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Bangalore: India’s second-largest brewer, SABMiller India Ltd, plans to launch a new strong beer called Miller Ace this year, as it looks to tap rising demand for higher-priced strong beer, a product category in which the company has lagged rivals such as Carlsberg Group and Anheuser-Busch InBev, three people familiar with the matter said.

Strong beer, which refers to brews with alcohol content of 5-8%, accounts for 85% of all beer sales in India.

Miller Ace would be an extension of the company’s mild beer Miller High Life, and it will compete directly with Carlsberg Elephant beer and Budweiser Magnum, the people cited above said, on condition of anonymity.

Miller Ace, expected to be launched before the end of this financial year, would be SABMiller’s priciest strong beer. A 650ml bottle of Budweiser Magnum costs Rs140 in Karnataka.

SABMiller India, which also owns brands such as Foster’s, Haywards and Royal Challenge beer, declined to comment on Miller Ace.

The proposed launch of Miller Ace is part of the new management’s plan to rev up growth by increasing sales of high-margin brews and revive its fortunes in India where it has lost market share to newer entrants Carlsberg and Anheuser-Busch InBev, as well as market leader United Breweries Ltd (UBL).

Though the company’s losses have narrowed in some of the past few years—for the year ended 31 March 2013, net loss dropped to Rs88.3 crore from Rs119.4 crore the previous year—rivals have quickly moved to take up the space vacated by SABMiller. Anheuser-Busch’s Budweiser, UBL’s Kingfisher and especially, Carlsberg’s Tuborg, have all gained sales at the expense of SABMiller brands.

Budweiser Magnum and Carlsberg Elephant currently dominate sales of premium or higher-priced strong beer in India.

SABMiller, which typically rotates its executives in various markets around the world, changed its senior management team in India over the past 18 months. Grant Liversage replaced Paolo Lanzarotti as managing director last June while Darioush Afzali took over as marketing head in October 2012 from Derek Jones.

Under the new management, SABMiller has expanded distribution of Peroni, the priciest beer in the company’s portfolio, and re-launched Foster’s last month. Mint reported on 8 May that the company was planning to re-launch Foster’s, positioning the Australian-origin beer as a refreshment drink, and re-name Foster’s Strong as Foster’s Gold.

“We’ve been conducting extensive consumer research over the past 18 months and what we saw is that the single biggest need that consumers expressed was refreshment," marketing director Darioush Afzali said in an interview. “No brand has so far addressed this need in alcohol. So over the past year-and-a-half we’ve done work on finding out how do we make the brew of both Foster’s lager and the new Foster’s Gold more refreshing."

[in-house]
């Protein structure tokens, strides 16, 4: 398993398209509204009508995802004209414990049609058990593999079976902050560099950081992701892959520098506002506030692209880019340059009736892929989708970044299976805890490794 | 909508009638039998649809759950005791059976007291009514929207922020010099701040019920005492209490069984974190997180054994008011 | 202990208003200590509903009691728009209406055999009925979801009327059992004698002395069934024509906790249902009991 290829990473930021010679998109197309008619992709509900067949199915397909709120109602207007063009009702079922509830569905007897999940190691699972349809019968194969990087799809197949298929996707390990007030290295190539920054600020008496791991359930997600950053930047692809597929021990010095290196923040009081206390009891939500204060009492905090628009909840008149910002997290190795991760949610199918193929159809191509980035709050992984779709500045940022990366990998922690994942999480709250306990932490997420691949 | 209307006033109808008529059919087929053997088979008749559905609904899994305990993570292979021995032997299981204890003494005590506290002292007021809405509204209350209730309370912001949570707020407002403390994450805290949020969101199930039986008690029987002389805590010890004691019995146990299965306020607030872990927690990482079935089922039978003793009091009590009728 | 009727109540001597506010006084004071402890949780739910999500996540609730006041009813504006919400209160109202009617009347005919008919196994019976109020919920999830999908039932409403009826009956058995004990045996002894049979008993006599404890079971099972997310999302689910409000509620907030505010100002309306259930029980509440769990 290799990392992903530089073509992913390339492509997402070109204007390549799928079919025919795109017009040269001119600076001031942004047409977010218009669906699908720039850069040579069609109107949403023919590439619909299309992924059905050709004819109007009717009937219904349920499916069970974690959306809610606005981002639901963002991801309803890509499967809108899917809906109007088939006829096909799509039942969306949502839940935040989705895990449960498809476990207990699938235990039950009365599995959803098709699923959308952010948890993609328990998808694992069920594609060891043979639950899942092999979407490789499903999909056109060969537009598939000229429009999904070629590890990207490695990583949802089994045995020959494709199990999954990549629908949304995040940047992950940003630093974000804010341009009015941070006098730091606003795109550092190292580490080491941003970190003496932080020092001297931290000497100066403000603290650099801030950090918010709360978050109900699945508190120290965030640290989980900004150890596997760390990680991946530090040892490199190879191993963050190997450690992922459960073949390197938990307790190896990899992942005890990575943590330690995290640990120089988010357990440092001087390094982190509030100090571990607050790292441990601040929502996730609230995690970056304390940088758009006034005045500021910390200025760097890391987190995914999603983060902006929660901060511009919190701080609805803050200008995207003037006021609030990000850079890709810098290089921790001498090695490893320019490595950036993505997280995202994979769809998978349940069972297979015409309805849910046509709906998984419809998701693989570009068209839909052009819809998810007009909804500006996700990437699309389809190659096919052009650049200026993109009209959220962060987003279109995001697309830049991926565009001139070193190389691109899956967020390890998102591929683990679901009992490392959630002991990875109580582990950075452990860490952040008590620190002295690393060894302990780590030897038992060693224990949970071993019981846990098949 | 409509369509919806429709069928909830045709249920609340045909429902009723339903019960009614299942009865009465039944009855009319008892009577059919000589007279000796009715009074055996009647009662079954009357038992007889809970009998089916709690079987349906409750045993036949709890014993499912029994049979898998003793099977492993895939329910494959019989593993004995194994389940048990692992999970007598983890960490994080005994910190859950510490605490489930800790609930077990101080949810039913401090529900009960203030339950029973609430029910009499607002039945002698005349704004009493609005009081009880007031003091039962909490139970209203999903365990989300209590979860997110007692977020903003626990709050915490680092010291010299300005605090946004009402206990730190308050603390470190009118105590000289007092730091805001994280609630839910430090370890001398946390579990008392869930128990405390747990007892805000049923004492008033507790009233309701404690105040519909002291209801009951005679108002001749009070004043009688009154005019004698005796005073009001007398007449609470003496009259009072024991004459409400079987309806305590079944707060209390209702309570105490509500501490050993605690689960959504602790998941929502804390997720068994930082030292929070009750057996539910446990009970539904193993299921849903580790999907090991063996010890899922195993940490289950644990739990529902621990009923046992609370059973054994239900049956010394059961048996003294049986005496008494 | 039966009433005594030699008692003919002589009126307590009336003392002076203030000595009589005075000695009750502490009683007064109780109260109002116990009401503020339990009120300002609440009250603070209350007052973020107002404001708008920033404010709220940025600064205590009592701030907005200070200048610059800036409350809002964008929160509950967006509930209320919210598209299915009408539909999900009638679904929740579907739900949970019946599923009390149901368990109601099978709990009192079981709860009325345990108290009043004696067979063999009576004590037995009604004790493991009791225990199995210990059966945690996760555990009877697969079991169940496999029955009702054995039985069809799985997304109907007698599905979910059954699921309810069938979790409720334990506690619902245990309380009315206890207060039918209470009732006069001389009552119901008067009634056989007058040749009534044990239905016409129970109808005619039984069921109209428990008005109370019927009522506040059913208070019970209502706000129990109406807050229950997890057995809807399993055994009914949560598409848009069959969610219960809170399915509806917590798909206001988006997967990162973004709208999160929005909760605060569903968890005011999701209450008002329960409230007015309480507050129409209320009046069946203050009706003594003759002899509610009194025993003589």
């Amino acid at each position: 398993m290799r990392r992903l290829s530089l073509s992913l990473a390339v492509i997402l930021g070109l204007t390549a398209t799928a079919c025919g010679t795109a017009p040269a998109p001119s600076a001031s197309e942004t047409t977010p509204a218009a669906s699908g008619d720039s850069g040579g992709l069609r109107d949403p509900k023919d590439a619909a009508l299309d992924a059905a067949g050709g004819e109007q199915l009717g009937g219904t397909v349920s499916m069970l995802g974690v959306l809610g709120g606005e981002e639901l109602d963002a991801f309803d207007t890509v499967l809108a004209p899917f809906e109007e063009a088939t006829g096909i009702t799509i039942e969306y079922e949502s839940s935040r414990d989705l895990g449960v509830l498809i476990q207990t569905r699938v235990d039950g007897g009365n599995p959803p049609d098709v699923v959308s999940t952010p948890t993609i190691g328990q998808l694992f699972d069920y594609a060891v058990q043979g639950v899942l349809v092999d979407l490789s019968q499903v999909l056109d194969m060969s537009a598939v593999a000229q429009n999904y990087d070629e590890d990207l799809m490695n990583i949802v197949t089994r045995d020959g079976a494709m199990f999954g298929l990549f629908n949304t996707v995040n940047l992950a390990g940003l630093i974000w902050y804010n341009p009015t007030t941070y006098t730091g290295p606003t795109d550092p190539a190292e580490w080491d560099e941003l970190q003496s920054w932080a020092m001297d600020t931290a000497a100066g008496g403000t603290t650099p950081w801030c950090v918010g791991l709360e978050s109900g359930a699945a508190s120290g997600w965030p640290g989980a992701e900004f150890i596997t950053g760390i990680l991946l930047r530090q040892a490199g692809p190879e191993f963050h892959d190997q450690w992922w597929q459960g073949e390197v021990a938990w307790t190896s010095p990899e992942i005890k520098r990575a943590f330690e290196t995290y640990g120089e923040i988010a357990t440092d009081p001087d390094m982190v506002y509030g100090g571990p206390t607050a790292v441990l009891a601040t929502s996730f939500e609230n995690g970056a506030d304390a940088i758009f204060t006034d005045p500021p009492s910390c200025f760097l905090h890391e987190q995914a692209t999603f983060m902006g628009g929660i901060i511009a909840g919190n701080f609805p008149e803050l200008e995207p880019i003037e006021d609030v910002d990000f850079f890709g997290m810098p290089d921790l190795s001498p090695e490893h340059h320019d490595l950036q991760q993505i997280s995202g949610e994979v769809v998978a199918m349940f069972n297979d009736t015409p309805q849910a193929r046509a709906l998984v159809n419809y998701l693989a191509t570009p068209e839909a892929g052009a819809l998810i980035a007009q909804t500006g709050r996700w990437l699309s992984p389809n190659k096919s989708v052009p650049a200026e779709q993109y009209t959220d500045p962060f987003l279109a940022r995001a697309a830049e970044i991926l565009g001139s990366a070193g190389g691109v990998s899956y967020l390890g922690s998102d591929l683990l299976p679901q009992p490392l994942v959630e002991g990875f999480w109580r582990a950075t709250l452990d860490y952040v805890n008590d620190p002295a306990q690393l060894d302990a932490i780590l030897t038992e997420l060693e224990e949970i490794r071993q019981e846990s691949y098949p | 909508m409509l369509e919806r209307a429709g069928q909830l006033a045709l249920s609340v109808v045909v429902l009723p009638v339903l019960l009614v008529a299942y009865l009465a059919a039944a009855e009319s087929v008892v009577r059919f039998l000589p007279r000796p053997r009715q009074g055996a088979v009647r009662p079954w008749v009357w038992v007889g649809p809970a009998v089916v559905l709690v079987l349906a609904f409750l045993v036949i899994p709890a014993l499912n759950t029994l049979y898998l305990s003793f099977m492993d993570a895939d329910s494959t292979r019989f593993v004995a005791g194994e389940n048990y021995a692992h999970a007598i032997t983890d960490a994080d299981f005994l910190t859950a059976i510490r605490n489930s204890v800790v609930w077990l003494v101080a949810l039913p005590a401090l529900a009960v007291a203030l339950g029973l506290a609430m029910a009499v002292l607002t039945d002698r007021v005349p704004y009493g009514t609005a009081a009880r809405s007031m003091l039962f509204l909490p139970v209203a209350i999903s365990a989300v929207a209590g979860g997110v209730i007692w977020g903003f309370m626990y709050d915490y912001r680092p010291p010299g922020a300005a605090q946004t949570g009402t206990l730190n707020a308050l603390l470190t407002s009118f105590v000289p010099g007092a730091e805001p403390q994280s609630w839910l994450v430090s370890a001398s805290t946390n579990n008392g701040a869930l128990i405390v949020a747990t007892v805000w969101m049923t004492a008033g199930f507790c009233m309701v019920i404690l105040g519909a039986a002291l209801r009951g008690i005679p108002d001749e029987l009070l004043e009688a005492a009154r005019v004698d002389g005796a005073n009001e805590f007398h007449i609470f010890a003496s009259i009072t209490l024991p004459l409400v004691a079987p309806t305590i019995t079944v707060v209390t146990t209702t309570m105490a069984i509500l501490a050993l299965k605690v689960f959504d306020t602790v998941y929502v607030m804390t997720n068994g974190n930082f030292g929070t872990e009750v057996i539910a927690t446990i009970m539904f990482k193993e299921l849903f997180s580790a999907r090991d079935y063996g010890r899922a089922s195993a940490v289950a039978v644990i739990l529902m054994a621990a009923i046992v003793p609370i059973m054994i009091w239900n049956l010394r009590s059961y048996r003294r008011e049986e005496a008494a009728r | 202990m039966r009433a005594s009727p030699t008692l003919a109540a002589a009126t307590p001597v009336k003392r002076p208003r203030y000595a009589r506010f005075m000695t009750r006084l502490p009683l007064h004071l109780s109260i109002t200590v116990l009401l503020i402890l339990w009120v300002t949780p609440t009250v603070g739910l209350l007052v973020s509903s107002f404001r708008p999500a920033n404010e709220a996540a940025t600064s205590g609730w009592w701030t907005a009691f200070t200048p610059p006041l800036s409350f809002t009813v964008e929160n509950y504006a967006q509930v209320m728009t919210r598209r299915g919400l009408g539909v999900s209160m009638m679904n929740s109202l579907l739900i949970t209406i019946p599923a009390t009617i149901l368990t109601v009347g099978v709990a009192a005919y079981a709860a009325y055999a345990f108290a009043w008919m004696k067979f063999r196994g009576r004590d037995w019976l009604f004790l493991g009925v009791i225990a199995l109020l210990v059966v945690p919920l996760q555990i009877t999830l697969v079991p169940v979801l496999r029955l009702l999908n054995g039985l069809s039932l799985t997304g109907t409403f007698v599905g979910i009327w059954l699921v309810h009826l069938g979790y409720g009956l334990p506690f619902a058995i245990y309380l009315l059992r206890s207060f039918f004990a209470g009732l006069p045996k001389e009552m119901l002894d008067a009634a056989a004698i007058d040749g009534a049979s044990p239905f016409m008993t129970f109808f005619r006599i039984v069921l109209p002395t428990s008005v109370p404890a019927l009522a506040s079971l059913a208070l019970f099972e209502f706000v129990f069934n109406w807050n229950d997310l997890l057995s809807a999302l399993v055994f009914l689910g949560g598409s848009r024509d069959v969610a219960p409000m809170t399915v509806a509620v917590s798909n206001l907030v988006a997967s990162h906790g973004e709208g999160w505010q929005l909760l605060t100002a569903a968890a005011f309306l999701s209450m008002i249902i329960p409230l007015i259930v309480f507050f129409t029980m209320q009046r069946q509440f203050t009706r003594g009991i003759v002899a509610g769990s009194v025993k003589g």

Afzali said that SABMiller would install ‘sub-zero’ fridges in more than 1,000 liquor stores this year to ensure Foster’s was sold chilled. The company has also started installing “extra-cold" draught beer taps in bars and restaurants and it plans to cover more than 400 outlets this year.

Over the last four years or so, SABMiller has pursued a strategy of improving margins rather than gaining market share at any cost, so it restricts its presence to states where profits are relatively higher and offers lower discounts to retailers and distributors compared with rivals.

Afzali, however, rejected criticism of the company’s strategy and said that it is growing sales and profits in states such as Maharashtra, Punjab and Haryana, where margins are relatively higher.

“The business is geared to deliver a more profitable revenue growth. Whether that in the short term implies national market share decline, it’s not really a problem. Our strategy is to build scale and share in the markets which are profitable," he said.

SABMiller will launch more brands in India and significantly expand distribution of its higher priced beers.

“We’ve identified 50 smaller cities and towns (Chandigarh, Lucknow, Mangalore, etc) that are very similar to the likes of Delhi and Mumbai in terms of consumer behaviour. You can expect in the next five years they will become the next metros. All our marketing and distribution strategies are geared for that," Afzali said.

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